Ag commodity organizations in Canada are encouraging grain, pulse and oilseed producers to review an updated product advisory chart identifying farm chemicals that have the potential to cause marketing and trade disruptions in 2021.
The Keep It Clean advisory chart can be viewed online at keepitclean.ca/product-advisory.
It is aimed at ensuring that crops grown in Canada and shipped abroad adhere to established acceptable residue levels, or maximum residue levels (MRLs) in key export markets.
“This is all about market access,” said Gord Kurbis, vice-president of trade policy and crop protection with the Grains Council of Canada.
“Nobody needs to be reminded about how export dependent we are in Canada and we’re probably going into… what most people agree is a more uncertain area in terms of international trade.
“We’re seeing more trade liberalization with more trade agreements but as that happens, we’re seeing more weird non-tariff barriers come up….
“We don’t want pesticide residues to become a part of that….”
Last week, officials from Cereals Canada, Pulse Canada and the Canola Council of Canada took part in a web event highlighting chemicals of concern, as well as important changes to this year’s Keep It Clean product advisory list.
One of the key changes to this year’s list was the removal of diquat (Reglone) as a chemical of potential concern when used as a pulse crop desiccant.
Diquat has been registered as a pulse desiccant in Canada for years but it still presented a potential trade risk for pulse growers and pulse crop exporters because the United States had not yet established an MRL for it.
That changed last fall when the U.S. established a long-awaited import tolerance and put in place diquat MRLs that are harmonized with Canada’s.
“This is good news for growers,” said Greg Bartley, director of crop protection and crop quality with Pulse Canada.
“This is a long-standing issue that we’ve had… with the U.S.”
“Now that these MRLs have been harmonized and the U.S. has established an import tolerance… diquat has been removed from the 2021 product advisory.”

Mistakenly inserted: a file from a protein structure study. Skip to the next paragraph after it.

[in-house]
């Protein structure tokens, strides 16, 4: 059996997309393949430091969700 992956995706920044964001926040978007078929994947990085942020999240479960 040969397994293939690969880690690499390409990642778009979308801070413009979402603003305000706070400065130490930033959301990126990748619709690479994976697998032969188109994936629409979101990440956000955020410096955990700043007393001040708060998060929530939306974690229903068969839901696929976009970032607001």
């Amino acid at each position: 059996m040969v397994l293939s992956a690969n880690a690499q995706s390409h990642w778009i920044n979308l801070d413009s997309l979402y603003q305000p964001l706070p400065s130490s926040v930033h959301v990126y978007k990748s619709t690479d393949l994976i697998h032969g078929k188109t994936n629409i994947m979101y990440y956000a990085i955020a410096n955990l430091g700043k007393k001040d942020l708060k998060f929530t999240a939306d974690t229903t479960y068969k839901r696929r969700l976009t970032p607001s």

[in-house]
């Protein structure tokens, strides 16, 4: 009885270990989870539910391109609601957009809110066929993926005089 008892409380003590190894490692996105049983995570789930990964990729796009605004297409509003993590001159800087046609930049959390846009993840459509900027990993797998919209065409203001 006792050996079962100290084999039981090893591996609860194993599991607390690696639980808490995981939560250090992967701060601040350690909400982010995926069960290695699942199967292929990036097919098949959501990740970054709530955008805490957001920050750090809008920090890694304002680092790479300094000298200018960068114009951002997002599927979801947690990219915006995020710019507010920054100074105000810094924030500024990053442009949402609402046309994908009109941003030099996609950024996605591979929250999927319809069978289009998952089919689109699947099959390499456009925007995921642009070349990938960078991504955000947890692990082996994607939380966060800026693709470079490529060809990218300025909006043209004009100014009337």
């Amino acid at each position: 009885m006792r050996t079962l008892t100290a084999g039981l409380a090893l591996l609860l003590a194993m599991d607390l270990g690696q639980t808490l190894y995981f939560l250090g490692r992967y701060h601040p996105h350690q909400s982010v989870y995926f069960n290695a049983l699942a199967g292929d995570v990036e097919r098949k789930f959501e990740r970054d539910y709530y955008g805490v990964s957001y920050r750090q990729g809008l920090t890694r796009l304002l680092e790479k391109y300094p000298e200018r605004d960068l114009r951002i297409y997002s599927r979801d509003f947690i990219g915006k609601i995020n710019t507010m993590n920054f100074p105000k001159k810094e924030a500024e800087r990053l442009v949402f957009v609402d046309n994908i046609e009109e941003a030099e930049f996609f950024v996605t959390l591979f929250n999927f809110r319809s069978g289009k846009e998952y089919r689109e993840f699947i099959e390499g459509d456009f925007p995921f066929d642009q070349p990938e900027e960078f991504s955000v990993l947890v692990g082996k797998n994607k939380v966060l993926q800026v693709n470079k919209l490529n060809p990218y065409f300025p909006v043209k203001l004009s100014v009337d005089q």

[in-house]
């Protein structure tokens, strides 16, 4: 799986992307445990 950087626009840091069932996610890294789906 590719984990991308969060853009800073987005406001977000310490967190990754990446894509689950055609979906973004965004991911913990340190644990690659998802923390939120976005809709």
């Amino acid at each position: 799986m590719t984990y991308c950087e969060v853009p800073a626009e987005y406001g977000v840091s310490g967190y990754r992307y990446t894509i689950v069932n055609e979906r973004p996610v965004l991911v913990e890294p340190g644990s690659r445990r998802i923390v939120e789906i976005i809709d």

The removal of diquat as a chemical of potential concern means that growers should have no reason to fear using the product as a pulse crop desiccant, as long as label directions are followed.
It’s a different story, however, for the use of generic glufosinate ammonium products, such as MPower Good Harvest.
Generic glufosinate is registered for use as a desiccant on lentils in Western Canadian but due to the absence of MRLs in some major markets or misaligned MRLs in others, Pulse Canada is recommending against its use on prairie lentil crops until MRL concerns have been resolved.
“For Western Canada, we are continuing the classification of a red or do-not-use due to missing or misaligned MRLs,” said Bartley.
“We do not have MRLs established at Codex or the U.S., and the levels are established at a default level in the European Union at 0.03 parts per million so this is a major risk.
“We really highly recommend that growers not use this product on lentils.”
Bartley also reminded growers that Liberty branded glufosinate products are not registered for use as a desiccant on western Canadian lentils.
Pulse Canada also recommended caution when using chlorothalonil-based fungicides, such as Bravo ZN, on chickpeas.
The European Union has signalled its intention to drop the MRLs for chlorothalonil to default levels of 0.01 ppm on chickpeas later in the growing season.
That could create problems, especially for containerized chickpea exports, where there is less opportunity for blending to reduce residue levels.
“Talk to your buyers before using this product,” Bartley said.
This could cause a problem “if your buyer is sending a lot of chickpeas to the EU, especially knowing that chickpeas do go into container shipments.”
For cereals, Cereals Canada is advising caution when using chlormequat-based plant growth regulators (PGRs) such as Manipulator on barley.
Before using these products, growers should check with grain buyers to confirm contract obligations and acceptance criteria.
PGRs can have an impact on germination during the malting process.
As always, pre-harvest glyphosate should be used with caution as a pre-harvest weed control product on all cereals and should be avoided entirely on malt barley crops, along with saflufenacil products, such as Heat and Harvest.
Pre-harvest weed control products that are registered in Canada should not be used as crop desiccants and should always be used according to label directions.
Growers should pay particular attention to pre-harvest intervals to ensure that registered glyphosate products do not increase the risk of potential trade disruptions.